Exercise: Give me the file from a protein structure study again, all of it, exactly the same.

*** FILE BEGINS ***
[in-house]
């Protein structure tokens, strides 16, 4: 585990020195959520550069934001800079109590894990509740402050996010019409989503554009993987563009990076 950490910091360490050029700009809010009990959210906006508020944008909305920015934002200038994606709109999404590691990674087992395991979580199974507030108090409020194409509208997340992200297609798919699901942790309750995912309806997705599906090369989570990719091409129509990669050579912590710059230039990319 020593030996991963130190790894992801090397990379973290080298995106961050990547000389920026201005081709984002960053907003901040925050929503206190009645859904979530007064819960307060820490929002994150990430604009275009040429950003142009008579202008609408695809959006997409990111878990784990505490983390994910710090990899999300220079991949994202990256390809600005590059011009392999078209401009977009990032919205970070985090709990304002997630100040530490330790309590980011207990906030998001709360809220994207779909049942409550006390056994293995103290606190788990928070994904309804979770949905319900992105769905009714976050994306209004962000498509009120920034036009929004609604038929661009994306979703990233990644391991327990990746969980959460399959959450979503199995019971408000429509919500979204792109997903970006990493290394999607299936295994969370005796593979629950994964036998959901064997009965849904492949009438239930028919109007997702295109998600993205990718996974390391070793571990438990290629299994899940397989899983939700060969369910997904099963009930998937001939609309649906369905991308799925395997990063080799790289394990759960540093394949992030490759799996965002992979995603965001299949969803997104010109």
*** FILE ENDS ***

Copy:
[in-house]
């Protein structure tokens, strides 16, 4: 585990020195959520550069934001800079109590894990509740402050996010019409989503554009993987563009990076 950490910091360490050029700009809010009990959210906006508020944008909305920015934002200038994606709109999404590691990674087992395991979580199974507030108090409020194409509208997340992200297609798919699901942790309750995912309806997705599906090369989570990719091409129509990669050579912590710059230039990319 020593030996991963130190790894992801090397990379973290080298995106961050990547000389920026201005081709984002960053907003901040925050929503206190009645859904979530007064819960307060820490929002994150990430604009275009040429950003142009008579202008609408695809959006997409990111878990784990505490983390994910710090990899999300220079991949994202990256390809600005590059011009392999078209401009977009990032919205970070985090709990304002997630100040530490330790309590980011207990906030998001709360809220994207779909049942409550006390056994293995103290606190788990928070994904309804979770949905319900992105769905009714976050994306209004962000498509009120920034036009929004609604038929661009994306979703990233990644391991327990990746969980959460399959959450979503199995019971408000429509919500979204792109997903970006990493290394999607299936295994969370005796593979629950994964036998959901064997009965849904492949009438239930028919109007997702295109998600993205990718996974390391070793571990438990290629299994899940397989899983939700060969369910997904099963009930998937001939609309649906369905991308799925395997990063080799790289394990759960540093394949992030490759799996965002992979995603965001299949969803997104010109």